‘You have heard that it was said, “You shall not commit adultery”.’ The Seventh Commandment is about another action that’s wrong because, like the Sixth, it destroys lives, relationships and community life. This isn’t an anti=sex regulation. As the love poems in the Song of Songs remind us, the biblical attitude to sex is overwhelmingly positive. We can rejoice in human sexuality, seeing it as a good and fulfilling gift of God, within loving relationships. But the concerns that led to the original commandment haven’t gone away and, once again, Jesus wants us to have a deeper understanding. ‘I say to you that anyone who looks at a woman with lust has already committed adultery with her in his heart.’

Today we would want to be less gender-specific, for lust afflicts a great many of us. But therein lies the problem! Jesus wants us to recognise that outward deeds follow from inward desires. What goes on in our minds is harmless, isn’t it? Yet that’s the crucial question. ‘The wish is father to the thought,’ says the proverb, but we can also say that the thought is father to the deed. And if that’s the case, then the possible destructive consequences have to be faced honestly and boldly.

The negative side of modern sexual appetites is that sex is often seen an appetite to be indulged, an appetite unrelated to real loving relationships and, when lust replaces love, there’s usually trouble, whether involving adultery or other sexual deviations. Many recent scandals, exposed since the Jimmy Savile affair, have shown the tragic effects of separating lust and sexual acts from real love and respect for other people, resulting in profound hurt and damage to children and adults and the wider community life.

The world around us is full of images that can arouse sexual temptation: on TV, in novels, at the cinema and theatre and online. Pornography is widely available, There’s always a debate to be had about proper boundaries, availability and protection for the vulnerable. But as Christians living in a plural society, rather than retreating into calls for blanket censorship, we need to think clearly about the radical solution proposed by Jesus.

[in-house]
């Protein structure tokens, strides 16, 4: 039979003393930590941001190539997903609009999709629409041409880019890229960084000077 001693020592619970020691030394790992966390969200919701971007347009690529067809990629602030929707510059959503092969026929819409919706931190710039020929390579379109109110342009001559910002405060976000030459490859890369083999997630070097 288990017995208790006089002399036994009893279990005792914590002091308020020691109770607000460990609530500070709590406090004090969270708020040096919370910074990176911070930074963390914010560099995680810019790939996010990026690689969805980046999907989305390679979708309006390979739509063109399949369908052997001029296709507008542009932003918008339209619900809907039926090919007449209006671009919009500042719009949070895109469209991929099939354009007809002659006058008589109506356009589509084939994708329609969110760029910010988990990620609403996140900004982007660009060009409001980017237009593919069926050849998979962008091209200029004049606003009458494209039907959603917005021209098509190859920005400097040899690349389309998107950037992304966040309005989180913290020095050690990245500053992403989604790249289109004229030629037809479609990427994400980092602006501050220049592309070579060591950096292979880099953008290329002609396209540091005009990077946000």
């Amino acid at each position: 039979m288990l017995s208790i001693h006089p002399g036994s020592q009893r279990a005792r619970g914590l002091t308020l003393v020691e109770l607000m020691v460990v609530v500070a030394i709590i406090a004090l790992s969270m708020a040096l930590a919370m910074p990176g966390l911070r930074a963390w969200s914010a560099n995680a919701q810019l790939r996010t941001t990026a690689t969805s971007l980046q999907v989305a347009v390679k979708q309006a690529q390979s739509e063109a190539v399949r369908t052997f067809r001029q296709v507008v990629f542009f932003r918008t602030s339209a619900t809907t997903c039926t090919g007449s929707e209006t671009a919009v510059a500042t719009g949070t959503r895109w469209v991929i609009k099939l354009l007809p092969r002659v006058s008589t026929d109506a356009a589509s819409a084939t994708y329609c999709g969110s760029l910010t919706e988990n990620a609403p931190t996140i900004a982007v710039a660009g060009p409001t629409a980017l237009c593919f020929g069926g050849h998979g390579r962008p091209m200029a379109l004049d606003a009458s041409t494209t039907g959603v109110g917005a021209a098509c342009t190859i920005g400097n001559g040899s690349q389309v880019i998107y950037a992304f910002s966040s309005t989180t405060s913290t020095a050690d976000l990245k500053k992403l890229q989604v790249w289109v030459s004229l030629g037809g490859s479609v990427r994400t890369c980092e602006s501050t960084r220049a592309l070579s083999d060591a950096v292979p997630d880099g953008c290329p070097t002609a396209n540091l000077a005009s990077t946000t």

‘If your right eye causes you to sin, tear it out.’ This is a dramatic figure of speech that’s not to be taken literally. As John Stott has put it, this is ‘not mutilation but mortification’. Jesus is saying to each of his followers, if you face sexual temptations that could hurt another person, harm a relationship or cause offence to the community, then behave as if your eye has been removed. ’I made a covenant with my eyes,’ said Job, ‘not to look lustfully at a girl.’ For many, looking at pornography on the internet isn’t the best way of avoiding the possibility of harming another person!

Limit our seeing to what can be kept under control – easier said than done, we might say. Willpower, however strong, may not be enough. We really need the strongest resource of all, the grace of God, which we can find by concentrating instead on good, positive speech, thoughts and actions.

‘Whatever is true, whatever is honourable, whatever is just, whatever is pure, whatever is pleasing, whatever is commendable... if there is anything worthy of praise, think on these things... and the God of peace will be with you.’ St Paul’s advice in Philippians 4 verse 8 is the starting point for escaping the negative power either of anger, and the destructive power it releases, or of lust without love and its harmful results.

‘Grace is a treasure of great worth, it is a pearl beyond all price; grace is the generous love of God made known through Christ’s own sacrifice.’ If this grace, this self-giving that we have seen in Christ, is what motivates our attitudes, words and actions in all relationships, then we have indeed made the decisive choice, and chosen life.